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Health and Wellbeing

03 Mar 2020

Post-traumatic growth - bouncing forward after difficulty

Many of you will know the old adage: if it doesn’t kill you, it makes you stronger.

We now have a name for this phenomenon in psychology: post-traumatic growth (PTG), which is defined as the positive psychological change experienced as a result of adversity. In other words, in certain circumstances, our minds can grow from difficulty.

What does post-traumatic growth look like?

These are just some of the areas that researchers have found can change for the better after adversity:

Relationships

Some individuals describe that they come to value their friends and family more deeply after a traumatic event, and don’t take people for granted as much. Serious challenges can also give us an increased sense of compassion and longing for more intimate relationships. Ask yourself: who helped you get through a traumatic experience?

Emotional growth

After adversity, some people find that the challenge gave them a deeper inner wisdom, personal strength, and gratitude. Trauma can even help people be more accepting of their own vulnerabilities and limitations. What did you learn about yourself or the world after a difficult experience?

A better outlook on life

Adversity can cause individuals to re-evaluate their life purpose and mission, becoming less materialistic and more able to live in the present. Ask yourself: What do you really want to do with your life?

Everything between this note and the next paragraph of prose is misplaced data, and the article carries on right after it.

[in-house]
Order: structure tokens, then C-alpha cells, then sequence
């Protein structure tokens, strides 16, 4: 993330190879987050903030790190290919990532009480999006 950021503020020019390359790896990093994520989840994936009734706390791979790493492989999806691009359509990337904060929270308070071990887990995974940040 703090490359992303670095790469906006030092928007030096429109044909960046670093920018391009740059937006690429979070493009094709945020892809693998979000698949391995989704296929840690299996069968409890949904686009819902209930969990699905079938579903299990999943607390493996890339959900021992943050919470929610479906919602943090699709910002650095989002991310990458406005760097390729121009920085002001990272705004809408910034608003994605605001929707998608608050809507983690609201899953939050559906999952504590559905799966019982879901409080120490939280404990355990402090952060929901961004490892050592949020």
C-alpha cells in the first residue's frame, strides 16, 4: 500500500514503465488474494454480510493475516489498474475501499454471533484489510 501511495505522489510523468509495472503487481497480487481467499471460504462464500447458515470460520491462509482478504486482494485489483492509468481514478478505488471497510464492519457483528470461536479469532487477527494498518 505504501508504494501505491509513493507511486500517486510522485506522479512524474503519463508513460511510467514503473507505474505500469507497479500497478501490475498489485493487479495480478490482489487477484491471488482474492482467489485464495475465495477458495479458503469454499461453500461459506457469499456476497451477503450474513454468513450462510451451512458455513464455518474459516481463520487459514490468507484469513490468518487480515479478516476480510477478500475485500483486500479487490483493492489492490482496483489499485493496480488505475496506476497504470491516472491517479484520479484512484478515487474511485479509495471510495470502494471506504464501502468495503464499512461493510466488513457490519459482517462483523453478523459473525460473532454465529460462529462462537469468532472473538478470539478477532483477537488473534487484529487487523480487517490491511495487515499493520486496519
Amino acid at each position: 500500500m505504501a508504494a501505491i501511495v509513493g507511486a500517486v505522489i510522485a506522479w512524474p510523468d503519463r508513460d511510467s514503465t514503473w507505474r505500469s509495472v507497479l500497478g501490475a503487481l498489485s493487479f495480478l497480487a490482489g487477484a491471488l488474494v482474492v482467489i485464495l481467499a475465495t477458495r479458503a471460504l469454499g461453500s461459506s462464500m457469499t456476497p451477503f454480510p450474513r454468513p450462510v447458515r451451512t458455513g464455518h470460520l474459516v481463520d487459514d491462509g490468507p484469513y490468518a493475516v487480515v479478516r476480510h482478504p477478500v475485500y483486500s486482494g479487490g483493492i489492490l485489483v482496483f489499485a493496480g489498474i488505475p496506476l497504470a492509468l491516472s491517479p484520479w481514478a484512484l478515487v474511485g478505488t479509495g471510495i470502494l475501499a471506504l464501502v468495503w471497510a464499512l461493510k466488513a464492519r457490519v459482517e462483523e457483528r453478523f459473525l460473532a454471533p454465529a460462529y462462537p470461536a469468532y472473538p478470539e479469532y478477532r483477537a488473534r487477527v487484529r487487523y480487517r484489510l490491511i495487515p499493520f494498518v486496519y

What contributes to post-traumatic growth (PTG)?

Research suggests the people who can successfully bounce forward after difficulty are those who define themselves not by what has happened to them, but by what they can make out of what has happened. These are the people who actually use adversity to find the path forward.

This isn’t true for everybody however. So, what distinguishes the people who find growth in these experiences from those who don’t? There are a number of factors involved, and here are two of them:

Mindset

People’s ability to grow from adversity rests largely on how they view the cards they have been dealt, so the strategies that most often lead to PTG include: reinterpretation of the situation or event, optimism, acceptance, and coping mechanisms that include focusing on the problem head-on rather than trying to avoid it.

Personality

Specifically, high openness to experience and high levels of extraversion. People who are more open are more likely to reconsider their belief systems and extroverts are more likely to be more active in response to trauma and seek out connections with others, both of which lead to a greater likelihood of experiencing PTG.

How to: post-traumatic growth

Many of us experience deeply challenging or traumatic events in our lives. Try these the next time you experience a challenge that has the capacity to knock your resilience:

Feel deeply

Don’t diminish your response to the adversity itself. It’s really important to feel the tough emotions before bouncing forward. Psychologists can be great for supporting you with this.

Constructive self-disclosure

It’s important to share and talk about our adversity to process it fully, it’s called constructive self-disclosure. Find a safe space or person where you can share your story, or a professional who can help you make sense of it.

Personal strengths

Look at how your personal strengths got you through the trauma. How did you handle it, and what have you learned from the experience? •

 

Rajna Bogdanovic

Clinic Psychologist

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